Archives for posts with tag: political action

Trash: the big topic for many Angelenos over the past couple of weeks.  For most of us, waste is something we don’t think about much, and can’t wait to get rid of; while we try to recycle as much as possible, and use reusable containers and the like, we still generate a tremendous amount of trash.  When we’re done with a wrapper or a soda cup, we generally can’t wait for it to be out of our sight.  However, if you’re working in the waste industry, you don’t have that luxury.  In Los Angeles, trash is currently handled in two major ways: residential waste it picked up by the city, and private waste haulers take care of commercial and large apartment buildings.  For the latter group, trash pick up is a regular cost to incur, but because they can chose the private handlers themselves, there is an argument that the environmental and safety standards these handlers are held to are lacking.  In fact, two young waste workers were recently killed due to the hazardous materials and lack of proper equipment at their place of work.  While many people, especially owners of apartment buildings, are happy with the current system and the level of flexibility it allows them, there are others who believe the environmental and safety impacts are too great to ignore.

A plan was put before the LA Board of Public Works, changing the current free-market system of private waste hauling to a franchise system, either exclusive or non-exclusive.  This means that the system would be highly regulated and companies would have to be approved by the city.  The Bureau of Sanitation put forth a set of recommendations based on their data, which was approved unanimously by the Board- the next step was a hearing on what to accept for the city.

The hearing took place on Monday, February 13th, and I was lucky enough to be informed about it ahead of time, and was in attendance.   Read the rest of this entry »


The Partnership for Sustainable Communities is in danger of having its funding cut!

“Uhh, whats that?”, you may ask.  Well, I’ll tell you:

The Environmental Protection Agency (EPA), US Dept. of Housing and Urban Development (HUD), and US Dept. of Transportation (DOT) got together in 2009 to help form programs that protect the environment, provide more access to affordable housing, and increase affordable and accessible transportation options.  Sounds great, right?  Well, unfortunately there are people out there who are very against it- people who care more about their personal pocketbooks, right to own acres of suburban property they’re doing nothing with other than watering, and keep people who they don’t deem worthy of occupying the same areas as them out, than the future of our urban and ecological environments.  Sure, they’re entitled to their parochial opinions- but we can speak out too.  And for people who don’t want more taxes (cough cough), this collaboration MAKES SENSE because by connecting these groups into a unified coalition, they’re more able to communicate and create progarms that benefit all of them at once, meaning a more efficient use of tax dollars.  (Wow, that wasn’t politically charged at all…)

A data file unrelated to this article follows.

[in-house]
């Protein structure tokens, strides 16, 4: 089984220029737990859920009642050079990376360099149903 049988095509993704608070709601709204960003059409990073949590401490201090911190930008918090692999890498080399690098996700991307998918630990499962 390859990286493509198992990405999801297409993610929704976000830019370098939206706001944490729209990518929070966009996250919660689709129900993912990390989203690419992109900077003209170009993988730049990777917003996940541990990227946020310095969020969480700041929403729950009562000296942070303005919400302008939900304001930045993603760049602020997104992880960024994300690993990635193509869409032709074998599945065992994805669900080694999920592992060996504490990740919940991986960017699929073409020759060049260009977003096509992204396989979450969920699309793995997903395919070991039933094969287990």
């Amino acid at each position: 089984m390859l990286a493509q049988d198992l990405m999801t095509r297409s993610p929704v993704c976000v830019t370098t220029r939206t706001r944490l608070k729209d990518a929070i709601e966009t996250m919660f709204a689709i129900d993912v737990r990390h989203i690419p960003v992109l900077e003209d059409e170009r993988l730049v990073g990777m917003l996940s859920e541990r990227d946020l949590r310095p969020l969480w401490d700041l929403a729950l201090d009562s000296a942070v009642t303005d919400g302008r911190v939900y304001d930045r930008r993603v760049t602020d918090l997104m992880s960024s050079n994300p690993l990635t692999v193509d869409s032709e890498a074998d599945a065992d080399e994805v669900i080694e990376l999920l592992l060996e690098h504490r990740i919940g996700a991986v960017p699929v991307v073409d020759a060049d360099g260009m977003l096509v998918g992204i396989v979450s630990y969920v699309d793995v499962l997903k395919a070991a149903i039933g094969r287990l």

“In the past week, the U.S. House of Representatives voted to strip funding for the federal Partnership for Sustainable Communities. The Senate will consider funding for the Partnership in the coming days, and now is the time to tell your Senators to maintain funding for this important program.” – Smart Growth America

In order to contact your local senator and have your voice heard, go to this website on Smart Growth America’s webpage.  I’ve sent in my email, you should too!

Here is the government’s website, and the website for the partnership itself.